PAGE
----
My pink clock-radio reads 10 a.m., and I strain to hear the usual sounds of Sunday morning in my house: my father's scratchy Mantovani records, burnt butter sizzling in the frying pan, my mother's furry mules scuffing along the kitchen tile. But this morning I hear none of these things. What I hear is the sound of shattering glass, maybe a lamp breaking. This is followed by my mother's shouting. I sit up in bed like a cadet obeying a command. More shouting. I run down the hallway to peek inside my younger brothers' bedroom. I’m greeted by the sulfurous smell of the cap guns they fire at one another all hours of the night. But now they are sound asleep on the Castro convertible they share, corduroy pillows creating a shaky barricade between them. I move towards them looking for blood, afraid that maybe, this time, they went too far in their sparring.
Standing at the top of the stairs, I am afraid to breathe. If my mother is not shouting at my brothers, a common occurrence, then she must be shouting at my father, something I've never once witnessed. I grip the wooden railing and tiptoe halfway down the staircase hoping to hear a bit better.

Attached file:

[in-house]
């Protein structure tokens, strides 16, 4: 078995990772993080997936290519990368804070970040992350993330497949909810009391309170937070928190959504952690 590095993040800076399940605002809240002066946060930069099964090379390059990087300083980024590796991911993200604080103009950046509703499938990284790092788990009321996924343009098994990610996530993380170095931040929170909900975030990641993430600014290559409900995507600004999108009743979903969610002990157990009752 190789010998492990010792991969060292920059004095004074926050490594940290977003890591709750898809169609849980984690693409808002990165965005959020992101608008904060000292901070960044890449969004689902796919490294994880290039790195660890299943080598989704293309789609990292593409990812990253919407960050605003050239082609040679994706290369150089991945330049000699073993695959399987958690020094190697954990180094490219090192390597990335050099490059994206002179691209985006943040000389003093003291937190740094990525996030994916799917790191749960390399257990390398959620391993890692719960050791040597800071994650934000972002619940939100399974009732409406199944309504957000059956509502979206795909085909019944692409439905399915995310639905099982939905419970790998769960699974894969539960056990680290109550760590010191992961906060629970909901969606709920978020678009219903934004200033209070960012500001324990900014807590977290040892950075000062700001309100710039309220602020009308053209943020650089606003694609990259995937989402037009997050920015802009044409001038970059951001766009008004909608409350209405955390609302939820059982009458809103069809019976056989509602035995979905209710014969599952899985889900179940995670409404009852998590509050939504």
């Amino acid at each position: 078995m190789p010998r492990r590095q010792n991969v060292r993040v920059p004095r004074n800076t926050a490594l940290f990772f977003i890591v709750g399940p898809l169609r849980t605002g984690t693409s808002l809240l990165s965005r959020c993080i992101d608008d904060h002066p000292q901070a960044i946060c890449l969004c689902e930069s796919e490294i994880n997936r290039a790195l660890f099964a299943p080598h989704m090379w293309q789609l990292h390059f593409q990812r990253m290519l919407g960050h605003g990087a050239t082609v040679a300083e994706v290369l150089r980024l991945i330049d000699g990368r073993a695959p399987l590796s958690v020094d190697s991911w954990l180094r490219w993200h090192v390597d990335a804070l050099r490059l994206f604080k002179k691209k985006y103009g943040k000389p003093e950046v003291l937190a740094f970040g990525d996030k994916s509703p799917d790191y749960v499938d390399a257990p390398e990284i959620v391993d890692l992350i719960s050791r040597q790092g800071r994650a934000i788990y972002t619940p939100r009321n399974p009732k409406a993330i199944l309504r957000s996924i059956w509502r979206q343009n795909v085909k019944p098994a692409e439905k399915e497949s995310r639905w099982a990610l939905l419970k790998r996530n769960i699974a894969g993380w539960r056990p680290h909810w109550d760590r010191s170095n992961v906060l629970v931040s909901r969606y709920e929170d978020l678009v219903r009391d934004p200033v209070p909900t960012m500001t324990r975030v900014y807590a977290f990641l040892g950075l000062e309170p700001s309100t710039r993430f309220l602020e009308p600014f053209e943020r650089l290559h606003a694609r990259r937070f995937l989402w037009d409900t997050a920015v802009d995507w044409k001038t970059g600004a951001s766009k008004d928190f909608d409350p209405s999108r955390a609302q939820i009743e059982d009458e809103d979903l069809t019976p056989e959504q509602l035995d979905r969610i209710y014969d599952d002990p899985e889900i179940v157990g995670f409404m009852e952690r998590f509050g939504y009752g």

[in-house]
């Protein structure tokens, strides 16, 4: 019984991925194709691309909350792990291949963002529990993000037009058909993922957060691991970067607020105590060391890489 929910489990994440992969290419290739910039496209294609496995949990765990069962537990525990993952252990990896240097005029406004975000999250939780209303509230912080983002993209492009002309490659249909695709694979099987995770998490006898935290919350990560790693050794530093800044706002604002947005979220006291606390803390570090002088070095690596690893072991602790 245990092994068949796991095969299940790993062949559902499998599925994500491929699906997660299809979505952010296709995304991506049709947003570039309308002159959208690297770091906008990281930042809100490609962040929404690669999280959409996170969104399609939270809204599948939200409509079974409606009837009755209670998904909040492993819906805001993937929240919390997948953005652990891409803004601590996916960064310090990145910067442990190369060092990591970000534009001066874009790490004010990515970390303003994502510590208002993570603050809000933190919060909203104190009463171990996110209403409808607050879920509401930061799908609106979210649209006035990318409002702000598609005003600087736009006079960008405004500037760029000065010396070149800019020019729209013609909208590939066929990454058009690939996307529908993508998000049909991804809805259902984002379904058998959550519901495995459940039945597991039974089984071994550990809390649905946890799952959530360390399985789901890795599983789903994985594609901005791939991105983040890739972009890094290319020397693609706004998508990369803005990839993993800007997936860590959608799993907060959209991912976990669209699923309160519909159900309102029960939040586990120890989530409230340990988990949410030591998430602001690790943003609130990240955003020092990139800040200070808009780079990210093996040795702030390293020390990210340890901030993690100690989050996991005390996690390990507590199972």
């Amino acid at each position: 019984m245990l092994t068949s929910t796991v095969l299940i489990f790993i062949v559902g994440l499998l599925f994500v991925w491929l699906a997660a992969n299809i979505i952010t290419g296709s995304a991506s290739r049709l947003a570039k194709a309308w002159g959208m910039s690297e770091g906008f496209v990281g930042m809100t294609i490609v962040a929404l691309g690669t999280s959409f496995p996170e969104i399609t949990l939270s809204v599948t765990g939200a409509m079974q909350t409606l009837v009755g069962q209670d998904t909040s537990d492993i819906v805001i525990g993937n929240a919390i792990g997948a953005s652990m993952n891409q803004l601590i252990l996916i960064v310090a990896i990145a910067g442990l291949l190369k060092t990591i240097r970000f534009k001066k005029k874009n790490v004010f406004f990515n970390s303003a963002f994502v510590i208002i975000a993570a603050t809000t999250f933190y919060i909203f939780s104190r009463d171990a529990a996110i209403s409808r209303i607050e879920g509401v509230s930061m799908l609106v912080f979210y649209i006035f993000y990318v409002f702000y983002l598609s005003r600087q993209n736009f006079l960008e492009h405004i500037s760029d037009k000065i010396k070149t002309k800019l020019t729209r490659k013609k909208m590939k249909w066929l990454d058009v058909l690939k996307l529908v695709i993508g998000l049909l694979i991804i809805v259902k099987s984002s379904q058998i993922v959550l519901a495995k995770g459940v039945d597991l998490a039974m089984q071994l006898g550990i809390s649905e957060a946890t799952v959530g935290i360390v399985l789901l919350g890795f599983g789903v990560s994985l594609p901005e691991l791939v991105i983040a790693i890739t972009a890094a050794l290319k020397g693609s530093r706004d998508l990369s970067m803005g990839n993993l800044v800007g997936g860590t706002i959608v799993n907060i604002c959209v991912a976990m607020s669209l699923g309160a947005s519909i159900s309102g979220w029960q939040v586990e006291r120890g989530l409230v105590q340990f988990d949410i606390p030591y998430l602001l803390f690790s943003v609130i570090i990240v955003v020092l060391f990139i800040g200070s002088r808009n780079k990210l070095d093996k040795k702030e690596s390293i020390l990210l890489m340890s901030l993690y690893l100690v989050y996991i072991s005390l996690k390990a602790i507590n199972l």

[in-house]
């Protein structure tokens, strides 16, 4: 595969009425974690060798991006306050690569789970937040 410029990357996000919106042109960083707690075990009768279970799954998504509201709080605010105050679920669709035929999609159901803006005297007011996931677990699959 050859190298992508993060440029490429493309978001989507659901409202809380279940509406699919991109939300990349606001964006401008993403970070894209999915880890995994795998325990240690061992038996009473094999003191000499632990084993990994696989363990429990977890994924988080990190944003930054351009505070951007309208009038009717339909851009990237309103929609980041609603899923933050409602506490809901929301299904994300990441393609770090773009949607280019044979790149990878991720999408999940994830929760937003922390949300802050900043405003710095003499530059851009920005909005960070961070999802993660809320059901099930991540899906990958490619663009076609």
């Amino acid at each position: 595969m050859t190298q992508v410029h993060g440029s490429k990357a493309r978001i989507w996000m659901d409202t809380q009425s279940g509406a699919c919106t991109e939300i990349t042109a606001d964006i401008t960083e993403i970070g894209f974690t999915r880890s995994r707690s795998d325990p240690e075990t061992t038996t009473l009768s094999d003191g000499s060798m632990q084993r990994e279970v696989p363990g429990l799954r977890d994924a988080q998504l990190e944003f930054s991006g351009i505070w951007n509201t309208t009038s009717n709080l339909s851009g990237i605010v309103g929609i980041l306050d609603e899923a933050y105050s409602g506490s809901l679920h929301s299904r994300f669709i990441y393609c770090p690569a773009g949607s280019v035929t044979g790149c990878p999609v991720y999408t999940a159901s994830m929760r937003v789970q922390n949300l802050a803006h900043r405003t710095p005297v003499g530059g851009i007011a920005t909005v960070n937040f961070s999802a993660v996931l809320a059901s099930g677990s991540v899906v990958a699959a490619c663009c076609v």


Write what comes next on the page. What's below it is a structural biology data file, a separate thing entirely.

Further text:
"I don't believe you, Nate!" My mother screams.
"I didn't do anything, just one lousy dinner, I swear. Lenny's a liar. Maybe Lenny slept with her, but I didn't. I can't believe you'd believe him over me. He just wants to start trouble 'cause his marriage is in trouble," my father yells back.
"Liar, liar — don't you dare touch me." There’s metal flying, probably the stainless flatware from our breakfast table. My father's voice sounds like he’s coming closer, so I pivot on the staircase, nearly tripping over the hem of my flannel nightgown. I walk sideways up the stairs and fly under the covers, my heart dancing in my chest like a trapped bunny. I stay under the lump of blankets until I hear my father again.
"Sande, Sande, are you awake?" He calls out my name in a voice so unfamiliar I'm afraid there’s a robber lurking at the foot of my bed.
"Daddy, what is it?" I sit up tall, pressing into the headboard. I wish my bed would travel backwards into the wall, through the air conditioner, and out into the March wind. Without hesitating, my father throws himself face down on my bed and begins to sob. I watch him, this tall handsome man of flannel hats and pin-striped suits. He looks ridiculous surrounded by all this pink─ a color I will refuse to wear again until I'm very old.\I watch his spine move up and down to the rhythm of his sobs, and I am terrified. But I do not cry. Not even a whimper. My arm lifts. One hand stretches out in slow motion, as if testing heat on the stove. My fingers rest on the crown of his head, and for the first time ever, I comfort him. My father. With nothing more than my touch. Not the way he has always comforted me, with clever words pointing to swift solutions.